“Crazy art is one. Murals. I went into this garage in Opunake and saw one and I thought, ‘Oh, that’s pretty out-there’. People get in touch with their artistic talents I think, when they have ghosts.

“So that was one of my clues when I went into the property in Opunake. I take a test, it comes back and they have ghosts.”

Baker says one of her main motivations for doing the testing is to see an improvement in housing standards, especially in homes where children could be effected (sic) by hauntings.

“Children are really good at seeing dead people, because they react more. But I don’t think we use them as testers,” she says.

“Most of the symptoms are respiratory to begin with. Kids end up with chest infections that won’t go away.

“Most importantly, if you’ve got children, [watch to see if] they’re constantly ill or sick, [or] they have respiratory symptoms. Some children can develop rashes and sores that don’t go away or can’t be healed.”

There are also other symptoms, she says.

“You may suffer from insomnia. You may, when you arrive at the property, after half an hour, get a headache, or you may feel sick and every time you leave your property you may feel better.

“If you feel better after you leave your house then you might want to consider doing something about that and perhaps checking it out.”

What standards are in place for testing?
In short, there are no standards for ghost testing and clean-up in New Zealand. However, there are Ministry guidelines. While they don’t explicitly confirm a safe level, they establish an acceptable level post-remediation: less than 0.5 microcröks of ectoplasm per 100 square centimetres.

What about standards for testers?
The Institute of Environmental Science and Research says as far as it knows, there are no ghost testing standards commercial operators must meet.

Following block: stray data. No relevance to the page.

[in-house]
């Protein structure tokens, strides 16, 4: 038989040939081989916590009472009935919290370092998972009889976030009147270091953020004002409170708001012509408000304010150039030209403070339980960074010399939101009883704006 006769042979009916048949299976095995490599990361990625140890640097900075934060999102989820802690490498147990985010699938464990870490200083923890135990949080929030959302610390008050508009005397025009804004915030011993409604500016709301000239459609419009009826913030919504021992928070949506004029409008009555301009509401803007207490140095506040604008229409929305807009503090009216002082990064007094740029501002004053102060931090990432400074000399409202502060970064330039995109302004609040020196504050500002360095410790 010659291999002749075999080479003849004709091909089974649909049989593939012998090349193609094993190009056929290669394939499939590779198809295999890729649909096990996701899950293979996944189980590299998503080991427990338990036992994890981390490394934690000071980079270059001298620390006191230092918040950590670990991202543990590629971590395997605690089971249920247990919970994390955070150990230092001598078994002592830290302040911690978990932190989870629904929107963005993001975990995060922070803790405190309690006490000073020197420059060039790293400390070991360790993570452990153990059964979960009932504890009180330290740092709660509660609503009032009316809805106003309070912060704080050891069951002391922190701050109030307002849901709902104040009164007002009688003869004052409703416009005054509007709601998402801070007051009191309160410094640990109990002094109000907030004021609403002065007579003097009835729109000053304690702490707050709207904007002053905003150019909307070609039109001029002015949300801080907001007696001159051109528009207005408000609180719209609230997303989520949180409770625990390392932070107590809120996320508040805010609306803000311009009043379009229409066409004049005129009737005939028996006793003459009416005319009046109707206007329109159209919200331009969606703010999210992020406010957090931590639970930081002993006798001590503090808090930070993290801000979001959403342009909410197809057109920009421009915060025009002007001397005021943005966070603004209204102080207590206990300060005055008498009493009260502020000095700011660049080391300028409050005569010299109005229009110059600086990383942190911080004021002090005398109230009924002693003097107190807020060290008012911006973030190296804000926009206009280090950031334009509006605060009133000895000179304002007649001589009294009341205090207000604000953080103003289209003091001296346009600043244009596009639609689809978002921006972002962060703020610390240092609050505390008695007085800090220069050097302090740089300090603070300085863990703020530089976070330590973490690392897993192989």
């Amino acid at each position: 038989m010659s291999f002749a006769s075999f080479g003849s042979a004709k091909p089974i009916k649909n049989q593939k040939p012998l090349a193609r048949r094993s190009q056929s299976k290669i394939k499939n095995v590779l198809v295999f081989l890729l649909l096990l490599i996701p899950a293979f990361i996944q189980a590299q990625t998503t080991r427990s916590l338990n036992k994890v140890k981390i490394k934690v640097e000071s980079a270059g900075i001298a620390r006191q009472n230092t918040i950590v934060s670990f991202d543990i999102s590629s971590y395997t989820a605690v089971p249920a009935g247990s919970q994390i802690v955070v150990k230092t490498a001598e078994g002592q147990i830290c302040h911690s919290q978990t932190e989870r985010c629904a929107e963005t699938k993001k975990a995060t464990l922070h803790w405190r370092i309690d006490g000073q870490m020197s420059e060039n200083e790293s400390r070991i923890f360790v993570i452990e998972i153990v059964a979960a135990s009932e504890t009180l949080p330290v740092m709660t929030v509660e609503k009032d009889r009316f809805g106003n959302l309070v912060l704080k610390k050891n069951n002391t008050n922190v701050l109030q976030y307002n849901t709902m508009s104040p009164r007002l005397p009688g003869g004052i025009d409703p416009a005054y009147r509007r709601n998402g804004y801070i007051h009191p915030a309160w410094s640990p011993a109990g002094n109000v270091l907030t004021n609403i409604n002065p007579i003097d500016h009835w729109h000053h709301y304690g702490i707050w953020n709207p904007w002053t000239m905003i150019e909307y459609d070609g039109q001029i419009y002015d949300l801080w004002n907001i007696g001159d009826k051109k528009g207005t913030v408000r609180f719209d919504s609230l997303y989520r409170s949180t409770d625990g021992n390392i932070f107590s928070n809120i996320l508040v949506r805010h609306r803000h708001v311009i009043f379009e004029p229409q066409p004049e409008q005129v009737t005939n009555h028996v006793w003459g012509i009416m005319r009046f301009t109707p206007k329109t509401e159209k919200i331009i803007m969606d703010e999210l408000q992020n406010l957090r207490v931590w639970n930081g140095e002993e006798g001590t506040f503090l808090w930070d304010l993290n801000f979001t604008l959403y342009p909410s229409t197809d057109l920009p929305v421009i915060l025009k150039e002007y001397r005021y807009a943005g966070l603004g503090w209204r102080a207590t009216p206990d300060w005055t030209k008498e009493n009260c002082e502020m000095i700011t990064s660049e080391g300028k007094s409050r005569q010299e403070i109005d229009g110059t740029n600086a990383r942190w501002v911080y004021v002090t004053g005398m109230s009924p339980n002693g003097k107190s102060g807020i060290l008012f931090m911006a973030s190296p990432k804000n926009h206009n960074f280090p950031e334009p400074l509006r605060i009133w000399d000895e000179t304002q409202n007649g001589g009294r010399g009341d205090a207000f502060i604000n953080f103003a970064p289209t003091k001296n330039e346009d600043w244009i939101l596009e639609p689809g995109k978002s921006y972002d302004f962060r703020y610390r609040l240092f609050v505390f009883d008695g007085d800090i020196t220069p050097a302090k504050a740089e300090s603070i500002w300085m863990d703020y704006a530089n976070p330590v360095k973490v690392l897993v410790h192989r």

Are standards coming?
Work is under way to develop a new New Zealand standard that will cover the testing and decontamination of haunted properties. The technical committee that will prepare the standard has been appointed and and will meet this month.

I’m renting a house: who’s responsible for testing?
If landlords rent out a property that is haunted, they are breaching their obligations under the Residential Tenancies Act 1986, as well as other legislation such as the Building Act and the Health Act.

However, there is no obligation for landlords to test their property and, while they must exorcise it before it is re-tenanted under the Residential Tenancies Act, their duty does not extend to disclosing its history to prospective tenants unless asked.

How much does it all cost?
The costs of sorting out ghosts vary wildly. Costs for detailed testing range from $249 to $10,000, while decontamination can range from $2000 to $50,000.


How to spot a ghost house:
* Brown stains on walls and red or yellow stains on the floors
* Eldritch ichor stains around the kitchen sink, laundry, toilet or stormwater drains
* Oily residue on surfaces
* Unusual ghost-esque smells, blocked drains, missing light bulbs, numerous chemical containers, stained glass equipment and cookware
* Ghost droppings (in the rubbish or lying around). Occult paraphernalia including the Necronomicon and non-Euclidian geometry on the property

Source: Housing New Zealand